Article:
Author: Gauri Kshirsagar
What is Lactogenesis or Lactation?
Lactogenesis is the onset of milk secretion and includes all of the changes in the mammary epithelium (breast glands) necessary to go from the undifferentiated (not developed) mammary gland in early pregnancy to full lactation sometime after delivery.
How does milk production i.e. Lactation occur in humans?
Lactation occurs in three stages:
|Hormonally Driven||STAGE 1: Lactogenesis I||Occurs during pregnancy|
|The Mammary (Breast) glands becomes sufficiently differentiated (develop) to secrete small quantities of specific milk components. In other words the glands are now ready to secrete milk.|
|But milk secretion is held back by high circulating plasma concentrations of progesterone|
|STAGE 2: Lactogenesis II||Occurs after 30-40 hours after delivery|
|Progesterone level decreases approximately 10-fold during the first 4 days after birth, which leads to transfer to the infant of 500 to 750 mL/d of milk by day 5 postpartum.|
|Autocrine (Local) Control||STAGE 3: Established Lactation||Milk synthesis is controlled at the breast — milk removal is the primary control mechanism for supply. Milk removal is driven by baby’s appetite. Under normal circumstances, the breasts will continue to make milk indefinitely as long as milk removal continues.|
|Although hormonal problems can still interfere with milk supply, hormonal levels play a much lesser role in established lactation.|
Stage 1 and 2: occur whether or not a mother is breastfeeding her baby.
Stage 3: Milk secretion is directly related to duration and frequency of breastfeeding.
How does feeding the baby control milk production?
There are two mechanisms which will maintain the milk production in the breast:
- Milk contains a small whey protein called Feedback Inhibitor of Lactation (FIL) – the role of FIL appears to be to slow milk synthesis when the breast is full. Thus milk production slows when milk accumulates in the breast (and more FIL is present), and speeds up when the breast is emptier (and less FIL is present).
- The hormone prolactin must be present for milk synthesis to occur. On the walls of the lactocytes (milk-producing cells of the alveoli) are prolactin receptor sites that allow the prolactin in the blood stream to move into the lactocytes and stimulate the synthesis of breastmilk components. When the alveolus is full of milk, the walls expand/stretch and alter the shape of prolactin receptors so that prolactin cannot enter via those receptor sites – thus rate of milk synthesis decreases. As milk empties from the alveolus, increasing numbers of prolactin receptors return to their normal shape and allow prolactin to pass through – thus rate of milk synthesis increases.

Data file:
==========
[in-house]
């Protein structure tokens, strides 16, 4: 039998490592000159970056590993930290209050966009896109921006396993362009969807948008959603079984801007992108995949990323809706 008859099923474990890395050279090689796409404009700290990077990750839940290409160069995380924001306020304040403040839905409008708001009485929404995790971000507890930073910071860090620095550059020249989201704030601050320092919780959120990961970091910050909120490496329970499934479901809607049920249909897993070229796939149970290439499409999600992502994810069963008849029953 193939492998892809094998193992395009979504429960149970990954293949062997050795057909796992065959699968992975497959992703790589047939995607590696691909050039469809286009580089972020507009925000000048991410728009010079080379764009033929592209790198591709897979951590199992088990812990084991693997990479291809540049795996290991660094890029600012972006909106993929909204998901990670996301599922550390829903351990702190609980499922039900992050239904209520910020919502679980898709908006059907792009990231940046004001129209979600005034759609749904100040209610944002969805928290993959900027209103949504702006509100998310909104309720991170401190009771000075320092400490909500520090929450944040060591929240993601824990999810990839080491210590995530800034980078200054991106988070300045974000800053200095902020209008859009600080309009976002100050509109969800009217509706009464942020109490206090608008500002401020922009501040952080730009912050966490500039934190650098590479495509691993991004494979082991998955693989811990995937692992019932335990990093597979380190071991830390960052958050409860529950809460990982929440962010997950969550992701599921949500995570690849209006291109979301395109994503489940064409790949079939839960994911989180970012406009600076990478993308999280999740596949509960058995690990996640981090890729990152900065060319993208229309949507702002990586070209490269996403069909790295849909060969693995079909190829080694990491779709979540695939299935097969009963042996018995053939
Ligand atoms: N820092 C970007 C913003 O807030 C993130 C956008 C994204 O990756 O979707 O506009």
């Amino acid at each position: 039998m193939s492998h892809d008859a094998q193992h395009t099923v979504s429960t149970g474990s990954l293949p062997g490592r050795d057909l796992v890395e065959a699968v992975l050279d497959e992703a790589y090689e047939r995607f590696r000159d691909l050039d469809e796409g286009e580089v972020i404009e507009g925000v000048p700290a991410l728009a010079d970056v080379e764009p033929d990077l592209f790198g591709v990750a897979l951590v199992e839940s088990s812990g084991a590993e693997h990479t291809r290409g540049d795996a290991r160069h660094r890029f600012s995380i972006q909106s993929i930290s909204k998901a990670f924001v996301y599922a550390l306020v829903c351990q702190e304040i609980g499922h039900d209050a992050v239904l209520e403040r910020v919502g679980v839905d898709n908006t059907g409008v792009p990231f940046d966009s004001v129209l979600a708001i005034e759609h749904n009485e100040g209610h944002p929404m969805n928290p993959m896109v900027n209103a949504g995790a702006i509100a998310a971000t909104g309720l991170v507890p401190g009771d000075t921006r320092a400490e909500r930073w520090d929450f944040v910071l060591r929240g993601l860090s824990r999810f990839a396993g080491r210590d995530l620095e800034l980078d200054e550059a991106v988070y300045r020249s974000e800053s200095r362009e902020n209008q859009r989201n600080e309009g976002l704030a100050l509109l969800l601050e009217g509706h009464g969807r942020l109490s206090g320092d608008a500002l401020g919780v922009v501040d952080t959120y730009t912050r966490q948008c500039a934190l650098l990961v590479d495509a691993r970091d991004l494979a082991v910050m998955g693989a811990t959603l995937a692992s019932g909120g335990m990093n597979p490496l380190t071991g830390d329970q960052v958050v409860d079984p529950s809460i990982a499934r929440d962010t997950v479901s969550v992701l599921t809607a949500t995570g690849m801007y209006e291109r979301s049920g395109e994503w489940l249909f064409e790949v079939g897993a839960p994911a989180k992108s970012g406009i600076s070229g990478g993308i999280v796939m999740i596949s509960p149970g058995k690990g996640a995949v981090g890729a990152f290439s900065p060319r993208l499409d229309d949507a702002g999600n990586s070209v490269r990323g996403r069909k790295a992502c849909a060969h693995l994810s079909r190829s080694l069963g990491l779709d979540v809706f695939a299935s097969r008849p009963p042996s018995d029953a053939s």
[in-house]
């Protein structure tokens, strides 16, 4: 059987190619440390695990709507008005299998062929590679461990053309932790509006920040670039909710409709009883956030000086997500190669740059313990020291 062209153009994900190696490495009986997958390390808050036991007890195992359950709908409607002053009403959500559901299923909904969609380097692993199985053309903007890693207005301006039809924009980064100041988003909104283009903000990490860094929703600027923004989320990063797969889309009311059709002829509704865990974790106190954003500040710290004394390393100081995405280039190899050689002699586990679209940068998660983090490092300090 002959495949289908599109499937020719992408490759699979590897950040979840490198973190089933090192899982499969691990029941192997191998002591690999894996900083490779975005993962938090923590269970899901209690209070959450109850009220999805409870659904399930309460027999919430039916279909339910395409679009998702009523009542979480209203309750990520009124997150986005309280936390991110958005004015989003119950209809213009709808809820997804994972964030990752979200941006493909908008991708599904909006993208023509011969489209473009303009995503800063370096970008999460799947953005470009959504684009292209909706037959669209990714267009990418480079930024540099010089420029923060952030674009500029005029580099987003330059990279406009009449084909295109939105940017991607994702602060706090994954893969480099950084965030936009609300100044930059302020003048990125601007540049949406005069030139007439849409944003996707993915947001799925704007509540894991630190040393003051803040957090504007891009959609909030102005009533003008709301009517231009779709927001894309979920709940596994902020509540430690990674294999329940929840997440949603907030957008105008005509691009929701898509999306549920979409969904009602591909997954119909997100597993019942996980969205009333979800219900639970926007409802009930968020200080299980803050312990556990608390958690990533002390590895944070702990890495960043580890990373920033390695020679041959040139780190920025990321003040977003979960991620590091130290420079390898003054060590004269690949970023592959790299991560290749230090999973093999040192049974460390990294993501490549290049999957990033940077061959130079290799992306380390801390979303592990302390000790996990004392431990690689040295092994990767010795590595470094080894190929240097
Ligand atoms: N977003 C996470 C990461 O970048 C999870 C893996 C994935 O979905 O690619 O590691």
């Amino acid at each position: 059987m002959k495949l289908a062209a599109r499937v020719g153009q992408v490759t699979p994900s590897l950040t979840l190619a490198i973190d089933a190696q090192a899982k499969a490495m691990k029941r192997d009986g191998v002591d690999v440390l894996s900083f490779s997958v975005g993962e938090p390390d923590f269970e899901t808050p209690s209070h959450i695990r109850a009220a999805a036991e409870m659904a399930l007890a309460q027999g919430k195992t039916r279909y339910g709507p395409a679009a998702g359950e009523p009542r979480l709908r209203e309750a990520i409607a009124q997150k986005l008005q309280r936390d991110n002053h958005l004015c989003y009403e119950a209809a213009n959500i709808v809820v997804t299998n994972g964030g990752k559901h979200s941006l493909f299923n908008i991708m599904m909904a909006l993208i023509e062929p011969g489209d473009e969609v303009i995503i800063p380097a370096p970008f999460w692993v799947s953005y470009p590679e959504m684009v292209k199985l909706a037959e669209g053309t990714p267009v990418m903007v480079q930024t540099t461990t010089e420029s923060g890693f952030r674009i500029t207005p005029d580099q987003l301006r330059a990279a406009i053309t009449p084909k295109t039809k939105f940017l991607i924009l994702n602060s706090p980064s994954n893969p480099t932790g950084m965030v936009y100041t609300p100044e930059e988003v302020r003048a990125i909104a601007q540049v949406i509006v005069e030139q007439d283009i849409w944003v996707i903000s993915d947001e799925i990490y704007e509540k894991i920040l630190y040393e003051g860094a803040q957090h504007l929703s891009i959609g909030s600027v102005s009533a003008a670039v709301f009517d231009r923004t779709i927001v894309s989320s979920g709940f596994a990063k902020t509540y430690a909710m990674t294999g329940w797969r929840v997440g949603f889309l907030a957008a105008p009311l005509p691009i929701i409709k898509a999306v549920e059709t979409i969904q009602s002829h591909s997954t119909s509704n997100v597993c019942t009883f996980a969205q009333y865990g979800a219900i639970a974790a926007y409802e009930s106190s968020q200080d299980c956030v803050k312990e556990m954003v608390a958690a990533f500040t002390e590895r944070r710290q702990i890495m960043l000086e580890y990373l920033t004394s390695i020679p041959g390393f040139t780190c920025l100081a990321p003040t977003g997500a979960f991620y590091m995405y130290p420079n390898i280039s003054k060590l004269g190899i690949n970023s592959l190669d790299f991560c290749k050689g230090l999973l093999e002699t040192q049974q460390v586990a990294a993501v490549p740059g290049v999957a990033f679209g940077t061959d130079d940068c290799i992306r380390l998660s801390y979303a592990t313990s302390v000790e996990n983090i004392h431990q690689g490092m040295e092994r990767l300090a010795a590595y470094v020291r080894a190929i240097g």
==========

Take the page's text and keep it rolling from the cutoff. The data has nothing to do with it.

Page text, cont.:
Both of the above factors support research findings that tell us:
How does milk supply vary throughout the day?
Earlier researchers observed that milk volume is typically greater in the morning hours (a good time to pump if you need to store milk), and falls gradually as the day progresses.
How can a mother make sure there is increased supply of milk to her baby?
To speed milk synthesis and increase daily milk production, the key is to remove more milk from the breast and to do this quickly and frequently, so that less milk accumulates in the breast between feedings. In practice, this means that a mother who wishes to increase milk supply should aim to keep the breasts as empty as possible throughout the day.To accomplish this goal and increase milk production:
- Empty the breasts more frequently (by nursing more often and/or adding pumping sessions between nursing sessions)
- Empty the breasts as thoroughly as possible at each nursing/pumping session.
- To better empty the breasts:
- Make sure baby is nursing efficiently.
- Use breast massage and compression.
- Offer both sides at each nursing; wait until baby is finished with the first side before offering the second. Switch nursing may be helpful if baby is not draining the breast well.
- Pump after nursing if baby does not adequately soften both breasts. If baby empties the breasts well, then pumping is more useful if done between nursing sessions (in light of our goal to keep the breasts as empty as possible)
What measures to be taken in case of oversupply?
Mothers who are working to remedy oversupply usually need to decrease supply without decreasing overall nursing frequency or weaning baby. One way to accomplish this is by “block nursing” – mom nurses baby as frequently as usual but restricts baby to one breast for a set period of time (often 3-4 hours but sometimes longer) before switching sides. In this way, more milk accumulates in the breast before mom switches sides (thus slowing milk production) but baby’s nursing frequency is not limited.
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